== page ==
About ganglion cysts
Ganglion cysts are noncancerous, and in some cases painless. They usually grow to around the size of a cherry, though they often grow larger if they are located on a joint used for repetitive motion, such as the wrist.
What causes ganglion cysts?
The exact cause of ganglion cysts is unknown, though they tend to appear in response to tendon or joint trauma. Women ages 20 to 40 are more likely to develop ganglion cysts. Additionally, those with osteoarthritis or a previous joint/tendon injury are more susceptible to developing ganglion cysts on areas that have suffered wear and tear.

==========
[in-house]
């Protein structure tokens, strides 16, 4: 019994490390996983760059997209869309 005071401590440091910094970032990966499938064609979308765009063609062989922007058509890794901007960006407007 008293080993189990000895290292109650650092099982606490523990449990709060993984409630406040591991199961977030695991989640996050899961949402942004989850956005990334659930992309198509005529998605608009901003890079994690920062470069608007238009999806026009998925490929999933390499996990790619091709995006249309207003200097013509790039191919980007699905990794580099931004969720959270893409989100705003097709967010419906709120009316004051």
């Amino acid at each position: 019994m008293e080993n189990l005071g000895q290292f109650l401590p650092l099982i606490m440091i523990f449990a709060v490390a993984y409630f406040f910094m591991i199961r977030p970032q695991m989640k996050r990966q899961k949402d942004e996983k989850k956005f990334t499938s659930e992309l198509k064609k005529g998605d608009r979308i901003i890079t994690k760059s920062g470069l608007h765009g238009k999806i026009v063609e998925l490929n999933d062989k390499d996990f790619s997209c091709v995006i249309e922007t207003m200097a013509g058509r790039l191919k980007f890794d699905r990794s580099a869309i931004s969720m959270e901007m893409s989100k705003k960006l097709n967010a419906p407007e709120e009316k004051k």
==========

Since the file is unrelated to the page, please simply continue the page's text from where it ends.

Treatment options for ganglion cysts
We often recommend you simply monitor the size of a painless ganglion cyst rather than trying to remove it. However, if a cyst is interfering with hand or wrist function or causing pain, we provide several treatments, including:
- Aspiration: We insert a needle into the cyst to drain it.
- Steroid injection: Often paired with aspiration, we inject hydrocortisone, an anti-inflammation medication, into the cyst.
- Excision: If other treatment options fail, we can surgically remove the cyst and the stalk that attaches it to the affected joint or tendon area.
Ganglion cysts may return after treatment, though repeated treatments offer a higher success rate.